Executive Performance & Potential: World view and Value Orientation

By Cognadev on October 29, 2019

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Authors: Paul Barrett & Maretha Prinsloo

 

In the second of this three-blog series we look specifically at the values and world views of the executives (as described in the first blog), as measured by the Value Orientations (VO) assessment. In these graphs, we use the available data from all countries/regions.

 

Some Background Details

The worldviews and valuing systems of the executives were analysed, using the Value Orientations (VO) assessment as based on Spiral Dynamics (SD) theory as well as other developmental models in Psychology, Consciousness Theory, and various Spiritual traditions.

 

 

1. Executive World Views: Accepted and Rejected orientations by region.

Looking at the values accepted by executives across the four regions:

Interesting findings emerged from the analysis of the Worldviews and Perceptual frameworks of the executives, as measured by the VO. Again, regional differences prevailed.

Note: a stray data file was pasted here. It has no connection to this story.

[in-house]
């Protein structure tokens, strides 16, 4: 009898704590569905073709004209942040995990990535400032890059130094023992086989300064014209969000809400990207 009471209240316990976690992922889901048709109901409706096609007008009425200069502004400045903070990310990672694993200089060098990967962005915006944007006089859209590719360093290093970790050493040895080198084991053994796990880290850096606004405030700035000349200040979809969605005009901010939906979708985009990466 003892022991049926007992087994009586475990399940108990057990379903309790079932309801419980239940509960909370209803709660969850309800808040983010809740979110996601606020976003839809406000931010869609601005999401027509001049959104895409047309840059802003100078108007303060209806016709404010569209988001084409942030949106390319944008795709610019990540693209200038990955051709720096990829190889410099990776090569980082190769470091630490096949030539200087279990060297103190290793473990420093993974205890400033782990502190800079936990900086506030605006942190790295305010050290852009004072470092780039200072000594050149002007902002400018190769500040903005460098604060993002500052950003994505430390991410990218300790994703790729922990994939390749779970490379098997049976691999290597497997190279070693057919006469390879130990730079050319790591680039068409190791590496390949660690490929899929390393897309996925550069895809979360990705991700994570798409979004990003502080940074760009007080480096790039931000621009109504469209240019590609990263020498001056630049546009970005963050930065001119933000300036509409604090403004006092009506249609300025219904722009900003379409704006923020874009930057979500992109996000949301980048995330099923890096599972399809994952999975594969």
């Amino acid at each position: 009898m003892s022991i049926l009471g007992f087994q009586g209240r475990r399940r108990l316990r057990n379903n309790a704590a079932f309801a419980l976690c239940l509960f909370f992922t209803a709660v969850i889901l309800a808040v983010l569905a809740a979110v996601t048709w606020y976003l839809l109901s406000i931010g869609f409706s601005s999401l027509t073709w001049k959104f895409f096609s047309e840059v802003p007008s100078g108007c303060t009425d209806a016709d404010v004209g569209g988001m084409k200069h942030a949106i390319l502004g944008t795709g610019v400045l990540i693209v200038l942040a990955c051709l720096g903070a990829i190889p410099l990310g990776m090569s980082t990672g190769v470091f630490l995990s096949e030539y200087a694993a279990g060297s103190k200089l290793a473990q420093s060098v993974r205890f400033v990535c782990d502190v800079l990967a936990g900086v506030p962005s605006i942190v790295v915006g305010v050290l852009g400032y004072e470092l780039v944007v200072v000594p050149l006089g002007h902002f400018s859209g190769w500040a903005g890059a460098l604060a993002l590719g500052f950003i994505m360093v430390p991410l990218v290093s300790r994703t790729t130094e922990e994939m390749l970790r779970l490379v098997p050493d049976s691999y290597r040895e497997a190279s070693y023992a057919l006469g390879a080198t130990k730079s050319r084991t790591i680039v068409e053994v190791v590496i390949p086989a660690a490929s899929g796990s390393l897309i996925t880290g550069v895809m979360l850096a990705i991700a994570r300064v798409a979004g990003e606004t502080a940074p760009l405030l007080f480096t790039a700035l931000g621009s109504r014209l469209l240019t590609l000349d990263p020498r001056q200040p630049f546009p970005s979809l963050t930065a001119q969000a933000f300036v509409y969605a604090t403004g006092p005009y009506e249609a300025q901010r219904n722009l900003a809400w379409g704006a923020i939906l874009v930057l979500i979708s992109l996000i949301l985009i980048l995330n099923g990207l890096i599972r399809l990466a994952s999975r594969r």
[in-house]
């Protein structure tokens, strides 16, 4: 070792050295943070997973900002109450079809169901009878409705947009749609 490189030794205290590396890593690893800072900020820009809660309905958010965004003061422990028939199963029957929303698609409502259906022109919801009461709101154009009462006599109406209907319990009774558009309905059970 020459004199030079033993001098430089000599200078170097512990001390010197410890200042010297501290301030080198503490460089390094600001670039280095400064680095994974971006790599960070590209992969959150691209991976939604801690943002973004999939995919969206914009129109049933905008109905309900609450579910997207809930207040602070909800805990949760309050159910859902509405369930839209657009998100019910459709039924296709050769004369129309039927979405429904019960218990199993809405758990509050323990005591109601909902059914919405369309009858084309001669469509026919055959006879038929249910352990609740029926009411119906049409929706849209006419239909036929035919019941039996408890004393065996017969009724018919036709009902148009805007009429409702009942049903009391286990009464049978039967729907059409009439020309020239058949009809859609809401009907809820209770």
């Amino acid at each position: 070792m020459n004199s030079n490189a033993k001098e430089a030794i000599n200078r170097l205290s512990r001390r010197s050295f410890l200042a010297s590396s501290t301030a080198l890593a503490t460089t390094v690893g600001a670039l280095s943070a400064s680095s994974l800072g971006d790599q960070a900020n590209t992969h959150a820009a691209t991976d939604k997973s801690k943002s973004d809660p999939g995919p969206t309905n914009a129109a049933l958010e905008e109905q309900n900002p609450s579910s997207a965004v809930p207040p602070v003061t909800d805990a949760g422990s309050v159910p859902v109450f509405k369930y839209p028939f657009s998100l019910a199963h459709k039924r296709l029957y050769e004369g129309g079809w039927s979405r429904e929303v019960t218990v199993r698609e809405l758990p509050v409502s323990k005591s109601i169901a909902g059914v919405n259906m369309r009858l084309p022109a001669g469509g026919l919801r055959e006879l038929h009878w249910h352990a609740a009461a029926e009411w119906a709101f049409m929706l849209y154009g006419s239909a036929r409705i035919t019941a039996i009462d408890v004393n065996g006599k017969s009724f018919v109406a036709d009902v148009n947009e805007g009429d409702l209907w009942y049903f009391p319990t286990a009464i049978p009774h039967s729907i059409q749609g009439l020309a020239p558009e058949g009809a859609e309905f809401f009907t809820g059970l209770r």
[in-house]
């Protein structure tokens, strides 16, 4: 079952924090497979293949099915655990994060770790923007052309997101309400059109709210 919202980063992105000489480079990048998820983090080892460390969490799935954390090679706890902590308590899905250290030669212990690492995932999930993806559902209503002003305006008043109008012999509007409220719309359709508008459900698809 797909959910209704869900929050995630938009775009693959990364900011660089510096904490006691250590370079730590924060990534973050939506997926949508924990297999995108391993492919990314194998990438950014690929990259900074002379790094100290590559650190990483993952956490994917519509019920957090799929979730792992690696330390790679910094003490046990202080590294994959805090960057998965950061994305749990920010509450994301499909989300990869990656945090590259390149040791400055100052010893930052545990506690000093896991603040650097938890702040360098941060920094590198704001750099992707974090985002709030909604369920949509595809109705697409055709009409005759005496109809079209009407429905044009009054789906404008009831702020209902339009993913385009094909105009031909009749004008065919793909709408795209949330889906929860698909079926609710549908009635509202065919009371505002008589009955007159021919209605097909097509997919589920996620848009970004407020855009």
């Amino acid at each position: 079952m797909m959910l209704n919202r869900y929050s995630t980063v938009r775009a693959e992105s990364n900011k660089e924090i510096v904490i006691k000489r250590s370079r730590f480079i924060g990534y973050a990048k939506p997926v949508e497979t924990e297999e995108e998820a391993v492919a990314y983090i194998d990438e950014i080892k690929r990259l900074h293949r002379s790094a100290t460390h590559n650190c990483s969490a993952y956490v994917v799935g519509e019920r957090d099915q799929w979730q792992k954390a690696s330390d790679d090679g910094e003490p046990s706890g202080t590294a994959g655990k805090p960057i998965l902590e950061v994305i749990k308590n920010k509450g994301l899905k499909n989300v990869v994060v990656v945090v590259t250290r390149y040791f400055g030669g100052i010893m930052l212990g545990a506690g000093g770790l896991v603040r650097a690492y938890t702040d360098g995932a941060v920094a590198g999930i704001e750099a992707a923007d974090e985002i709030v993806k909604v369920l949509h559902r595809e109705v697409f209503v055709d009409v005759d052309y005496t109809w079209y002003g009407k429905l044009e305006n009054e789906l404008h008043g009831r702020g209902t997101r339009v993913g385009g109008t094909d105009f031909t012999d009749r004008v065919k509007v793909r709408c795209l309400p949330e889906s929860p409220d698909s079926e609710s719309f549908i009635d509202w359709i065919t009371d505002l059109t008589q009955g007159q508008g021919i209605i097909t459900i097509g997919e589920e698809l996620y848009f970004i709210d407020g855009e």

• The executives from Europe / Switzerland showed highly sophisticated and inclusive worldviews by focusing on integrated systems (Yellow) as well as humanitarian, theoretical and environmental issues (Green).
  • The executives from the USA showed somewhat pronounced Purple and Red value orientations. The Purple orientation indicates a strong in-group or team alliance and the Red is characterised by a highly energetic, practically inclined as well as competitive, power driven and egocentric approach.